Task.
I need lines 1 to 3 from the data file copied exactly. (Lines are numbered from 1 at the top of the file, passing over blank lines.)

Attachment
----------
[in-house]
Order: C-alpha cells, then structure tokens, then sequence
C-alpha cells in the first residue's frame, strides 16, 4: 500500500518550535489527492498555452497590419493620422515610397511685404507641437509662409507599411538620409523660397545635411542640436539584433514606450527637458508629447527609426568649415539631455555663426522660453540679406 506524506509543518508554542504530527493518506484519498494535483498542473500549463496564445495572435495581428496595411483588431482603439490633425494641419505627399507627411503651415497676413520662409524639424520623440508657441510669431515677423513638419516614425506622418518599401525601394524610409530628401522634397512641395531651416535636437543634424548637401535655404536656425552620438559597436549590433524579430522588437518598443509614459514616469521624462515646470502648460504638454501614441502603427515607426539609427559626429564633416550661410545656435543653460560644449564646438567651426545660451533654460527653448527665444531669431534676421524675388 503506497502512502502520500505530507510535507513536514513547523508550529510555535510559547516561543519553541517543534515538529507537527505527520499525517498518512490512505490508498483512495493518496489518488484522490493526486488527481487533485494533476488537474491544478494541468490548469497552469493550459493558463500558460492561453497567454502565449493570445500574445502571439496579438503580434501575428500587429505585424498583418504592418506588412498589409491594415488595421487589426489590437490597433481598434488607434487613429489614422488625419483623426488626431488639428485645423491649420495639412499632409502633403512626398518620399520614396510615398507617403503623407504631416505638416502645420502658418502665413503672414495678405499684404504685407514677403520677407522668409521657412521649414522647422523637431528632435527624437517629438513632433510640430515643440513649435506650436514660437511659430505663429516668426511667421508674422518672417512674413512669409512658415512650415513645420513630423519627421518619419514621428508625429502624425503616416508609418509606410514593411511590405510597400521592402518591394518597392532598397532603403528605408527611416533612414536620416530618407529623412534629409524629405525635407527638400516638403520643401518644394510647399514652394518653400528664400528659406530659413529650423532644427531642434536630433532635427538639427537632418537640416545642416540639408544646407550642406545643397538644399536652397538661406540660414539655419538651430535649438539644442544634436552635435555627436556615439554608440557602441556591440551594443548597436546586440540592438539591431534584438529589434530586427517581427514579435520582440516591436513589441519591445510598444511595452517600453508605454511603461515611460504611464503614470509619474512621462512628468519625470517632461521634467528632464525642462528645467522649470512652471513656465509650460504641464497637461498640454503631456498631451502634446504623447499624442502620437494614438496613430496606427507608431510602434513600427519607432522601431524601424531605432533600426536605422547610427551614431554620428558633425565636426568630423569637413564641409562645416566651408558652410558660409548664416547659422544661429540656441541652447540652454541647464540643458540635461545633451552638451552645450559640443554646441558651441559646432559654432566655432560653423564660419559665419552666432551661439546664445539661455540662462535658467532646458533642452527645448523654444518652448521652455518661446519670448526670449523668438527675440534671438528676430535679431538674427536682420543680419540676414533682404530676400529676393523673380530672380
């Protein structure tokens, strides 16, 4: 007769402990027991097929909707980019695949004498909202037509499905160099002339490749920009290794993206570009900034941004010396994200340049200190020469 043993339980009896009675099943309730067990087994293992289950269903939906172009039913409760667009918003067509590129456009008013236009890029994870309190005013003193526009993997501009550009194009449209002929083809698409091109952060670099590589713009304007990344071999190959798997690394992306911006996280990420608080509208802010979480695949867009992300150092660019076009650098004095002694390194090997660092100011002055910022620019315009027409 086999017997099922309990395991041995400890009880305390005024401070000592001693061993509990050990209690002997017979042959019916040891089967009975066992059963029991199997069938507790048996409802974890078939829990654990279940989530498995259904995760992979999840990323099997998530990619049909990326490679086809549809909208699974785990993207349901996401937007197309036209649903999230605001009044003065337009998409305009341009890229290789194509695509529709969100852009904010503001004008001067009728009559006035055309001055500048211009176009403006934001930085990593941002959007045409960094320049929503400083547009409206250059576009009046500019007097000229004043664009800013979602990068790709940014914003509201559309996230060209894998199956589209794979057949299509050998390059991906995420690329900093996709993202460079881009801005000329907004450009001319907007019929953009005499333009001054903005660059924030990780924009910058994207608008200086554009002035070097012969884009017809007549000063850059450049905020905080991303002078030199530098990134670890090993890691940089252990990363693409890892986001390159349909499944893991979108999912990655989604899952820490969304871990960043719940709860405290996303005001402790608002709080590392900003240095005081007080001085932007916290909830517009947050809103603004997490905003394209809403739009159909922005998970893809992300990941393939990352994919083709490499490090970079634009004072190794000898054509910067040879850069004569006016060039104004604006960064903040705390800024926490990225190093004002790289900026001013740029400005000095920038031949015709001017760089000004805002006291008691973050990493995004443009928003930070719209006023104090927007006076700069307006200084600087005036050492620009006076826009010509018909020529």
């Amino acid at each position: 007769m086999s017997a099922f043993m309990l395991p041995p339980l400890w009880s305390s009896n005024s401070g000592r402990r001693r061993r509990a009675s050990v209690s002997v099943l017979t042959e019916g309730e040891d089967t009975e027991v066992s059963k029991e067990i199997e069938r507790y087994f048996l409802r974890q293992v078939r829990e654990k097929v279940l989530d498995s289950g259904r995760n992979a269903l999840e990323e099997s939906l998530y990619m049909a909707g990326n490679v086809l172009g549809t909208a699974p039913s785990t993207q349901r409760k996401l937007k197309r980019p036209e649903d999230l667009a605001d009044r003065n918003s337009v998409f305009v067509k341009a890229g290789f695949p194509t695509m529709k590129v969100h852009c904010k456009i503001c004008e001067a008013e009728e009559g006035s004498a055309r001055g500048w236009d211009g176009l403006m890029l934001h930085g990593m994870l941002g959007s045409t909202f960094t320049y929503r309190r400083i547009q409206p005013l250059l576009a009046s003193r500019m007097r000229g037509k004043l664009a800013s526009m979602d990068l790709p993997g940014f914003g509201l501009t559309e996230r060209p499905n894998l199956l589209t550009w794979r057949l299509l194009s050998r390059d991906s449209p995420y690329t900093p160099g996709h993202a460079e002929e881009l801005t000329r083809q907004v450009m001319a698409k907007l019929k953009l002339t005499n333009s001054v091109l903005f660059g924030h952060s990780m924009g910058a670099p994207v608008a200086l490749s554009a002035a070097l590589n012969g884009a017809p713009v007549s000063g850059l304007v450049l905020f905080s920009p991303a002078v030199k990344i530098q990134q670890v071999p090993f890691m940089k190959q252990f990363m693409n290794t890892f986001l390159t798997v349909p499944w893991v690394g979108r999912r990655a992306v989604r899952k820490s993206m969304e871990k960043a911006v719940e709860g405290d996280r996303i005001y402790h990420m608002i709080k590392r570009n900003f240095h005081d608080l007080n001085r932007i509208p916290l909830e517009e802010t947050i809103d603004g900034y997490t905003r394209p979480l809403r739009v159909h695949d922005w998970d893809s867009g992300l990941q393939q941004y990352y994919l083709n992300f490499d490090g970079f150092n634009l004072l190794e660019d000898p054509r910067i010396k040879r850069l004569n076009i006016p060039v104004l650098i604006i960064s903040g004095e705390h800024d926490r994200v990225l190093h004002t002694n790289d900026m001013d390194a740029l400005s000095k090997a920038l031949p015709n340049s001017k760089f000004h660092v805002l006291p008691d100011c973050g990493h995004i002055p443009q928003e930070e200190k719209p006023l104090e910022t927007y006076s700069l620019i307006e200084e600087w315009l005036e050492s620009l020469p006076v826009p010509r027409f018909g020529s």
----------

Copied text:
[in-house]
Order: C-alpha cells, then structure tokens, then sequence
C-alpha cells in the first residue's frame, strides 16, 4: 500500500518550535489527492498555452497590419493620422515610397511685404507641437509662409507599411538620409523660397545635411542640436539584433514606450527637458508629447527609426568649415539631455555663426522660453540679406 506524506509543518508554542504530527493518506484519498494535483498542473500549463496564445495572435495581428496595411483588431482603439490633425494641419505627399507627411503651415497676413520662409524639424520623440508657441510669431515677423513638419516614425506622418518599401525601394524610409530628401522634397512641395531651416535636437543634424548637401535655404536656425552620438559597436549590433524579430522588437518598443509614459514616469521624462515646470502648460504638454501614441502603427515607426539609427559626429564633416550661410545656435543653460560644449564646438567651426545660451533654460527653448527665444531669431534676421524675388 503506497502512502502520500505530507510535507513536514513547523508550529510555535510559547516561543519553541517543534515538529507537527505527520499525517498518512490512505490508498483512495493518496489518488484522490493526486488527481487533485494533476488537474491544478494541468490548469497552469493550459493558463500558460492561453497567454502565449493570445500574445502571439496579438503580434501575428500587429505585424498583418504592418506588412498589409491594415488595421487589426489590437490597433481598434488607434487613429489614422488625419483623426488626431488639428485645423491649420495639412499632409502633403512626398518620399520614396510615398507617403503623407504631416505638416502645420502658418502665413503672414495678405499684404504685407514677403520677407522668409521657412521649414522647422523637431528632435527624437517629438513632433510640430515643440513649435506650436514660437511659430505663429516668426511667421508674422518672417512674413512669409512658415512650415513645420513630423519627421518619419514621428508625429502624425503616416508609418509606410514593411511590405510597400521592402518591394518597392532598397532603403528605408527611416533612414536620416530618407529623412534629409524629405525635407527638400516638403520643401518644394510647399514652394518653400528664400528659406530659413529650423532644427531642434536630433532635427538639427537632418537640416545642416540639408544646407550642406545643397538644399536652397538661406540660414539655419538651430535649438539644442544634436552635435555627436556615439554608440557602441556591440551594443548597436546586440540592438539591431534584438529589434530586427517581427514579435520582440516591436513589441519591445510598444511595452517600453508605454511603461515611460504611464503614470509619474512621462512628468519625470517632461521634467528632464525642462528645467522649470512652471513656465509650460504641464497637461498640454503631456498631451502634446504623447499624442502620437494614438496613430496606427507608431510602434513600427519607432522601431524601424531605432533600426536605422547610427551614431554620428558633425565636426568630423569637413564641409562645416566651408558652410558660409548664416547659422544661429540656441541652447540652454541647464540643458540635461545633451552638451552645450559640443554646441558651441559646432559654432566655432560653423564660419559665419552666432551661439546664445539661455540662462535658467532646458533642452527645448523654444518652448521652455518661446519670448526670449523668438527675440534671438528676430535679431538674427536682420543680419540676414533682404530676400529676393523673380530672380